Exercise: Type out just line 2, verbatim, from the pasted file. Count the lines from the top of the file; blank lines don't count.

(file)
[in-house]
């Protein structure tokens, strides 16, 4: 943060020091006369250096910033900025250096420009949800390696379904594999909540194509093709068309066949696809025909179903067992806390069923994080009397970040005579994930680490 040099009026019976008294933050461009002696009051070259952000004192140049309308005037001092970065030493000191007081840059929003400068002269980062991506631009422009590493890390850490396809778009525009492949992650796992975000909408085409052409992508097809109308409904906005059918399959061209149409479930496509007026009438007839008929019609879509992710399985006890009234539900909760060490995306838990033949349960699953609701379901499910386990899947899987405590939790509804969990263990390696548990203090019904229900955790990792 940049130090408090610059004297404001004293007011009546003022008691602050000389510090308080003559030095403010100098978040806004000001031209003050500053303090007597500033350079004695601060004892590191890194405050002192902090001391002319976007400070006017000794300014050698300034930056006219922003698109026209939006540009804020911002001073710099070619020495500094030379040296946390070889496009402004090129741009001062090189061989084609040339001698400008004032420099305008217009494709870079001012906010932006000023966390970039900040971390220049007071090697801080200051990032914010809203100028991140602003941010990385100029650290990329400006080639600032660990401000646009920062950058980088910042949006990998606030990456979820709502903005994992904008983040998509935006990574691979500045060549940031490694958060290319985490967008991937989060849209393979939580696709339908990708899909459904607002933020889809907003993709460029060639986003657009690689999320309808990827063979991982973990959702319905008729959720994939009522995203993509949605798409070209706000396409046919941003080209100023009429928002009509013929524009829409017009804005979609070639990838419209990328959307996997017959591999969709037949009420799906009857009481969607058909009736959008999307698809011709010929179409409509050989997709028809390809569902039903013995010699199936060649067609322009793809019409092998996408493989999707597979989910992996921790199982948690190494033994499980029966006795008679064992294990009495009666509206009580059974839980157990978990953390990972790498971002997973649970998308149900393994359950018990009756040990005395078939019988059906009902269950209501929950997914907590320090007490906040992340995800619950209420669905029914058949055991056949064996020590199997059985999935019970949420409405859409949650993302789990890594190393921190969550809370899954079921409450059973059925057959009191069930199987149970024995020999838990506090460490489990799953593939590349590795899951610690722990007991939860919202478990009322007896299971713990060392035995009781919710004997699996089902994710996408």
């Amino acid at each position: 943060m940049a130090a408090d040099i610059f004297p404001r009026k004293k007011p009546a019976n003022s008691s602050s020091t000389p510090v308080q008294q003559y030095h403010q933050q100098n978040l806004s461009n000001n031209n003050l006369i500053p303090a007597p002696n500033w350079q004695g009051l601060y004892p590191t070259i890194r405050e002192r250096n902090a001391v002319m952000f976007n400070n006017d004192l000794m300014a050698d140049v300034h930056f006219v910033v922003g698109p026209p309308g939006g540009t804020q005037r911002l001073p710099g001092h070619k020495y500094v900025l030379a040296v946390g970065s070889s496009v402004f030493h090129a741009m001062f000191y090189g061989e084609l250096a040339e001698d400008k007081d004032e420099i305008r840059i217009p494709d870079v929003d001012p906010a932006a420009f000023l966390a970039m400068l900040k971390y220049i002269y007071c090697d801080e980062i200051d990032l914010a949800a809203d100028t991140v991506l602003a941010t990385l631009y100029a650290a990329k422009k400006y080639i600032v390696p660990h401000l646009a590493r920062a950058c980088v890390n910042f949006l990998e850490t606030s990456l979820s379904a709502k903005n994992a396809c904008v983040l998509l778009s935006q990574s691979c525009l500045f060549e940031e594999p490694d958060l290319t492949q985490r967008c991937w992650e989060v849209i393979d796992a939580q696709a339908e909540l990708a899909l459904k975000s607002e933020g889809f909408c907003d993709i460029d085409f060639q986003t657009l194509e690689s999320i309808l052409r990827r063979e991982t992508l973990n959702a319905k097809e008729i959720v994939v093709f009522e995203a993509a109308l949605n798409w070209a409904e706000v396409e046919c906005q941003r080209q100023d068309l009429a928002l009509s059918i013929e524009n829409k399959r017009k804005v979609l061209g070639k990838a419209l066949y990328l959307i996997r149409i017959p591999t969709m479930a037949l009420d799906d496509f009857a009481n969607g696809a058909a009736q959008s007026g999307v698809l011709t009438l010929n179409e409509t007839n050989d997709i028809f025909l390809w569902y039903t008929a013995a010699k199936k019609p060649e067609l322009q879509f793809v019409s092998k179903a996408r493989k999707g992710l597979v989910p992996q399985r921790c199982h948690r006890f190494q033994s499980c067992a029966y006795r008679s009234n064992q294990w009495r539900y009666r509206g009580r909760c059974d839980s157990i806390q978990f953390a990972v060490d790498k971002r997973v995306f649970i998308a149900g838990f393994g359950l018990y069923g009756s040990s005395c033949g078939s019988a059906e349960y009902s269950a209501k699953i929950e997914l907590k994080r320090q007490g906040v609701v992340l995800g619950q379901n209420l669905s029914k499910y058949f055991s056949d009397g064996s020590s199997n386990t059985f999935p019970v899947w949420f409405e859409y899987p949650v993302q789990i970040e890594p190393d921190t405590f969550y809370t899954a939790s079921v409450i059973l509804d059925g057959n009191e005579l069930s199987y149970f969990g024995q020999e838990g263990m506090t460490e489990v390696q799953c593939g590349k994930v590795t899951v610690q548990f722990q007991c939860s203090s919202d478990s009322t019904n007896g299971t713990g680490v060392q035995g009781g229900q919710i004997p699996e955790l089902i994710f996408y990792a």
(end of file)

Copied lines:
């Protein structure tokens, strides 16, 4: 943060020091006369250096910033900025250096420009949800390696379904594999909540194509093709068309066949696809025909179903067992806390069923994080009397970040005579994930680490 040099009026019976008294933050461009002696009051070259952000004192140049309308005037001092970065030493000191007081840059929003400068002269980062991506631009422009590493890390850490396809778009525009492949992650796992975000909408085409052409992508097809109308409904906005059918399959061209149409479930496509007026009438007839008929019609879509992710399985006890009234539900909760060490995306838990033949349960699953609701379901499910386990899947899987405590939790509804969990263990390696548990203090019904229900955790990792 940049130090408090610059004297404001004293007011009546003022008691602050000389510090308080003559030095403010100098978040806004000001031209003050500053303090007597500033350079004695601060004892590191890194405050002192902090001391002319976007400070006017000794300014050698300034930056006219922003698109026209939006540009804020911002001073710099070619020495500094030379040296946390070889496009402004090129741009001062090189061989084609040339001698400008004032420099305008217009494709870079001012906010932006000023966390970039900040971390220049007071090697801080200051990032914010809203100028991140602003941010990385100029650290990329400006080639600032660990401000646009920062950058980088910042949006990998606030990456979820709502903005994992904008983040998509935006990574691979500045060549940031490694958060290319985490967008991937989060849209393979939580696709339908990708899909459904607002933020889809907003993709460029060639986003657009690689999320309808990827063979991982973990959702319905008729959720994939009522995203993509949605798409070209706000396409046919941003080209100023009429928002009509013929524009829409017009804005979609070639990838419209990328959307996997017959591999969709037949009420799906009857009481969607058909009736959008999307698809011709010929179409409509050989997709028809390809569902039903013995010699199936060649067609322009793809019409092998996408493989999707597979989910992996921790199982948690190494033994499980029966006795008679064992294990009495009666509206009580059974839980157990978990953390990972790498971002997973649970998308149900393994359950018990009756040990005395078939019988059906009902269950209501929950997914907590320090007490906040992340995800619950209420669905029914058949055991056949064996020590199997059985999935019970949420409405859409949650993302789990890594190393921190969550809370899954079921409450059973059925057959009191069930199987149970024995020999838990506090460490489990799953593939590349590795899951610690722990007991939860919202478990009322007896299971713990060392035995009781919710004997699996089902994710996408």